Rich Rodriguez's first Gator Bowl, Will Campbell's status at guard and more Michigan football news
The game took place nearly 30 years ago. The details are still fresh in Rich Rodriguez’s mind.
“It’s funny how you remember certain things,” he said of his first Gator Bowl in 1982. “It was a night game at the time. It was a little chilly. It was my sophomore year.”
Rodriguez, a backup tight end for West Virginia, didn’t start against Florida State. But he did play on the kickoff team. Right from the start, he knew it wasn’t his night.
“It was really wet, and I probably just fell down or tripped in the biggest puddle of mud, and I was soaked from head to toe. I was just drenched.”
He froze. Standing on the sideline, he thought about changing into a dry uniform at halftime. Florida State dominated from the start, and West Virginia lost, 31-12.
“Even though it was raining and muddy, we still couldn’t stop them,” Rodriguez said. “They were that fast.”
It was the first of Rodriguez’s four Gator Bowl appearances. As coach of the Mountaineers, he lost to Maryland, 41-7, in 2004, lost to Florida State, 30-18, in 2005, and beat Georgia Tech, 38-35, in his final game as coach at West Virginia.
Now he returns to the Gator Bowl as the Michigan football coach as the Wolverines (7-5) face Mississippi State (8-4) on at Jan. 1. (1:30 p.m., ESPN2) David Molk a finalist for Rimington Trophy
Michigan center David Molk is one of six finalists for the Rimington Trophy, presented annually to the nation’s best center.
The other finalists are: Stanford’s Chase Beeler, Arizona’s Colin Baxter, Ohio State’s Mike Brewster, TCU’s Jake Kirkpatrick and Auburn’s Ryan Pugh. The winner will be announced Thursday night during the ESPNU awards show.
Molk was named to the Big Ten’s first team by coaches, and the all-Big Ten second team by media members.
He’s the second Michigan player named a finalist for the Rimington award. David Baas shared the award in 2004 with LSU’s Ben Wilkerson.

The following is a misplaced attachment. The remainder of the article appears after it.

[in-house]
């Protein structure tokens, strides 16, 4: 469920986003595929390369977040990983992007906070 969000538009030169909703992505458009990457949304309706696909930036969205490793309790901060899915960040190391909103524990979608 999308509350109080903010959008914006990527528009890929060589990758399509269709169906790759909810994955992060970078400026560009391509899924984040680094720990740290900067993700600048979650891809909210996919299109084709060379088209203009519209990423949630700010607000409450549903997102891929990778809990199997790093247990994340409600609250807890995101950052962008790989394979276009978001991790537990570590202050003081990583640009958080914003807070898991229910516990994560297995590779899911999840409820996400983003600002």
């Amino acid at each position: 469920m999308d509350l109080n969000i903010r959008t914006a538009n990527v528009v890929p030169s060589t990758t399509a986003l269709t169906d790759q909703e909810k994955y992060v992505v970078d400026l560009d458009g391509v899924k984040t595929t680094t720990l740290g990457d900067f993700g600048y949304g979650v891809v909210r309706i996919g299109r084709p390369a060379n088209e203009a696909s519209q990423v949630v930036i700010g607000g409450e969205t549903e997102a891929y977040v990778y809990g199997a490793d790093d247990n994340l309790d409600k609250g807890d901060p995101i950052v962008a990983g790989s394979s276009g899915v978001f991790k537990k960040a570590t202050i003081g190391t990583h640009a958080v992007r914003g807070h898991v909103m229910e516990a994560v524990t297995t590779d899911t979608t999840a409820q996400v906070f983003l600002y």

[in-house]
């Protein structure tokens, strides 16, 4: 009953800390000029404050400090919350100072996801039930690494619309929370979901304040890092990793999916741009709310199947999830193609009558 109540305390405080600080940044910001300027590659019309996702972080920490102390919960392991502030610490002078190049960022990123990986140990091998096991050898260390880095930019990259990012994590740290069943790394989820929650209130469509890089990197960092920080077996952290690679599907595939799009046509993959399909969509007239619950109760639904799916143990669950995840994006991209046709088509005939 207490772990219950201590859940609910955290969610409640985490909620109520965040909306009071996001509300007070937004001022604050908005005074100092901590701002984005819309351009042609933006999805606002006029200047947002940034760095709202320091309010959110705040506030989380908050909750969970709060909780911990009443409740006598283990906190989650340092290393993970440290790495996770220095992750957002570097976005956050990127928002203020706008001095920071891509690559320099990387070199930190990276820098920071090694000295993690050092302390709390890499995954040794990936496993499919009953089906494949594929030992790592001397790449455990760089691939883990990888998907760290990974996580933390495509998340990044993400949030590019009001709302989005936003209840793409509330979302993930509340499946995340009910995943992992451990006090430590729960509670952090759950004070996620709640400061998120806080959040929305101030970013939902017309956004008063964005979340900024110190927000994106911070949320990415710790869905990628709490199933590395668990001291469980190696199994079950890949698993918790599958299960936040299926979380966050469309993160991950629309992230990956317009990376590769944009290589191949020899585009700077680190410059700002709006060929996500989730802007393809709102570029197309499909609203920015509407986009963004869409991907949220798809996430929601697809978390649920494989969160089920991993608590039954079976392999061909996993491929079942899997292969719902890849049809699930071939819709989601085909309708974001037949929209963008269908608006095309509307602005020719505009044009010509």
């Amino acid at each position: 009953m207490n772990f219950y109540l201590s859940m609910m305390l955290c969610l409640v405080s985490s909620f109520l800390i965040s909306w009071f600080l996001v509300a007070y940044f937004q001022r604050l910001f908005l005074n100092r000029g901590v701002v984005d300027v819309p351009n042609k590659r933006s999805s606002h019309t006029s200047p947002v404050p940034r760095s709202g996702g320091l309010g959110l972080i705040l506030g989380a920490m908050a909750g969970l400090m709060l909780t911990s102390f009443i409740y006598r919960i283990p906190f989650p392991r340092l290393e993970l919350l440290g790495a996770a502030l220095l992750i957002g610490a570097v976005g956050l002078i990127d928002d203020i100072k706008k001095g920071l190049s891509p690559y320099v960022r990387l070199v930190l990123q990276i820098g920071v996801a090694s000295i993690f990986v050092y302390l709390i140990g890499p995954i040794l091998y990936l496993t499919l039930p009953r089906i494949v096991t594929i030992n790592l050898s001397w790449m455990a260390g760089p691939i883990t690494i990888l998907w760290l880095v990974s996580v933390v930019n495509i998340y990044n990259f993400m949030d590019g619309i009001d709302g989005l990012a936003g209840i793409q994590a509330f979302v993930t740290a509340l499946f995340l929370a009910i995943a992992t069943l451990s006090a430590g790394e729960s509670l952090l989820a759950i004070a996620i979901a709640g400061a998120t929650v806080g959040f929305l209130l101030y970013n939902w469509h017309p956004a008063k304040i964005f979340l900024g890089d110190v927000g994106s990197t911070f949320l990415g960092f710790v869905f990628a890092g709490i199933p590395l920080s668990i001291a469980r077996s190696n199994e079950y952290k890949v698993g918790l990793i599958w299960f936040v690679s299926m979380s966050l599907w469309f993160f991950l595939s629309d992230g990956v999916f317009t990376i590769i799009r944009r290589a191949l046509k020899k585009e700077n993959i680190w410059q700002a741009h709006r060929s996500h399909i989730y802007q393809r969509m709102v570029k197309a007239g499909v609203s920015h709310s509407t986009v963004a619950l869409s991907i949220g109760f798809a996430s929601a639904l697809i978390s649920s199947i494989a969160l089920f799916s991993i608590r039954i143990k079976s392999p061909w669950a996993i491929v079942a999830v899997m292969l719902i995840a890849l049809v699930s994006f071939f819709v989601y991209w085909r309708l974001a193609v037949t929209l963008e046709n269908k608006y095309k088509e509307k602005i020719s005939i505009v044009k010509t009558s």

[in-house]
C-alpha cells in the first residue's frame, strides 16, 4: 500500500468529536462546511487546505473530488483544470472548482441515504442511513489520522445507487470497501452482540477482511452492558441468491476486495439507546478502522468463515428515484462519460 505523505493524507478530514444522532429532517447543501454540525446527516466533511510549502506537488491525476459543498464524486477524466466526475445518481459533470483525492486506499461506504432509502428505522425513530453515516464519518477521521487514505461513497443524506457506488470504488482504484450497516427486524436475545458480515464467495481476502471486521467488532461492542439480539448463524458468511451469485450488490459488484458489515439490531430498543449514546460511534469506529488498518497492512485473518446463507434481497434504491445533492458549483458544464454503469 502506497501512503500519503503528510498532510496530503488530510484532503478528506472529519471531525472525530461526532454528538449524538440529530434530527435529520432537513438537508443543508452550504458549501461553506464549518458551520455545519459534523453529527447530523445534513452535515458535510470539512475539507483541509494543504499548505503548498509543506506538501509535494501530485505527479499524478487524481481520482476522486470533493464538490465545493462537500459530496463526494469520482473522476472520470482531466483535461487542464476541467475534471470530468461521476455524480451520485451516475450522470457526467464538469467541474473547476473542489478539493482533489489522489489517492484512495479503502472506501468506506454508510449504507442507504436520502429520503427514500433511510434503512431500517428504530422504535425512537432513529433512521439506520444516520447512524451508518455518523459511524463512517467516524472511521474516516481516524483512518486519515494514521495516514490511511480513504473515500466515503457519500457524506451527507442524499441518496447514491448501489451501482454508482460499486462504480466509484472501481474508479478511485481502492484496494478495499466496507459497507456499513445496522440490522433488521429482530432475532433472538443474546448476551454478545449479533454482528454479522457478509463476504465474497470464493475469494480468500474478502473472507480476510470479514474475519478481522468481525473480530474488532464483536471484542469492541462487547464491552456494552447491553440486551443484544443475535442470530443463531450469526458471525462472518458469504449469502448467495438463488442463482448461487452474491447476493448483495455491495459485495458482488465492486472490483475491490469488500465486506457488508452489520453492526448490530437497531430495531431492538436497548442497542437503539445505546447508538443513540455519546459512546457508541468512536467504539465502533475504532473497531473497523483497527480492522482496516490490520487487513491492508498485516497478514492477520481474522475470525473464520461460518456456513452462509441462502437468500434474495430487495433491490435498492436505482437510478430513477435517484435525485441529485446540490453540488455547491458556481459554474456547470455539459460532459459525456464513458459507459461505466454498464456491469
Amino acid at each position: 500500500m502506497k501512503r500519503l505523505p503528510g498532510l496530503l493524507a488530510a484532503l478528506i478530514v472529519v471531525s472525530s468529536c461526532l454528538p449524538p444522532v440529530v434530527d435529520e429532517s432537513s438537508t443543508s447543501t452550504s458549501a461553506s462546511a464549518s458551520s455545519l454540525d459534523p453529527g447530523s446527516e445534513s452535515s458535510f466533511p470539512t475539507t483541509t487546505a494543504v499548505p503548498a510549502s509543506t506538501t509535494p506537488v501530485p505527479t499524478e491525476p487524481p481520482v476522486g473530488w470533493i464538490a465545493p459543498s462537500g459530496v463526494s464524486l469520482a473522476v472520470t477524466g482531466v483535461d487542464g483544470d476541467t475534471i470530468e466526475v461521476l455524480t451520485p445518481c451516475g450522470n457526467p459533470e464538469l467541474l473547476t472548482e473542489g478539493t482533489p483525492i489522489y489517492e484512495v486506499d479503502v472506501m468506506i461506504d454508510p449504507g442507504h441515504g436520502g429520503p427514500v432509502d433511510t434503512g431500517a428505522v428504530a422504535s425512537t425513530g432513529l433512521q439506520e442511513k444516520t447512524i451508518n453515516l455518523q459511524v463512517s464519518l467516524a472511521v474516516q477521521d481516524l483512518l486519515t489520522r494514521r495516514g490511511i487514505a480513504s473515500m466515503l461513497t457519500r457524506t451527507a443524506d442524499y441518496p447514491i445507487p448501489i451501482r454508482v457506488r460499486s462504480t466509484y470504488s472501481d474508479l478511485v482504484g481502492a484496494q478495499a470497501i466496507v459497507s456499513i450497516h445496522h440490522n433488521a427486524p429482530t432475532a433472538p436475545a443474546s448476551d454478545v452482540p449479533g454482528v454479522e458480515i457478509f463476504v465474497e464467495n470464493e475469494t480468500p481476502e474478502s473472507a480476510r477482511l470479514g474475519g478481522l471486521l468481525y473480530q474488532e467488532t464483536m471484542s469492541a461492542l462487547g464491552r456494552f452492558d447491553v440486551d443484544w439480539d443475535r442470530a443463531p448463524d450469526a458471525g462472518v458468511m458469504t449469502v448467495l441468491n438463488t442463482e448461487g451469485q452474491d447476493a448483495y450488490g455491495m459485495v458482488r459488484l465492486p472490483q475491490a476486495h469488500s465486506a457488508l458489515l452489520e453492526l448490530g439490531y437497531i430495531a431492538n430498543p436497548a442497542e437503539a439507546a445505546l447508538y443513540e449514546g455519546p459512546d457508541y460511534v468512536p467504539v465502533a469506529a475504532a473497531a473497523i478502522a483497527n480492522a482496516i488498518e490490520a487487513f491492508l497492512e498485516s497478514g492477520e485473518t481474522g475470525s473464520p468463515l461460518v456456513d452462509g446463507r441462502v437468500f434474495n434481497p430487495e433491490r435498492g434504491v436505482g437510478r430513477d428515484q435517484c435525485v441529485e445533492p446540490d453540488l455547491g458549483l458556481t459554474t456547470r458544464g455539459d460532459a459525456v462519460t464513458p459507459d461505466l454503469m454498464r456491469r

A simple plan Given that the team has four weeks to prepare for the Gator Bowl, it would be easy to assume the Wolverines would use the extra time to assemble a complex, detailed game plan.
They’ll actually do the opposite.
“You can maybe try to do too much,” Rodriguez said. “I can remember the Sugar Bowl against Georgia, we actually simplified it more than any game all year, because we knew the atmosphere, and we didn’t want our guys to think too much.”
West Virginia defeated Georgia, 38-35, in the 2006 Sugar Bowl.
“I’ll talk with the coaches, and we’ll actually try to do less, try to hone in on what we’re doing well,” he said.
Looking ahead to 2011 Michigan returns 10 of its 11 starters on the offensive side of the ball next year. Left guard Steve Schilling is the unit’s only departure.
Ricky Barnum played for a few snaps against Ohio State and has backed up Schilling all season. Barnum, a redshirt sophomore from Lakeland, Fla., is the early frontrunner to replace him. Elliott Mealer is another potential starter. And do not discount Will Campbell, the defensive tackle-turned-guard who has caught the eyes of his teammates.
“He saw huge improvement over the last few weeks,” Schilling said. “With these 15 (bowl) practices, he could really challenge for that spot too.”
Pete Bigelow covers Michigan football for AnnArbor.com. He can be reached at (734) 623-2556, via email at email@example.com and followed on Twitter @PeterCBigelow.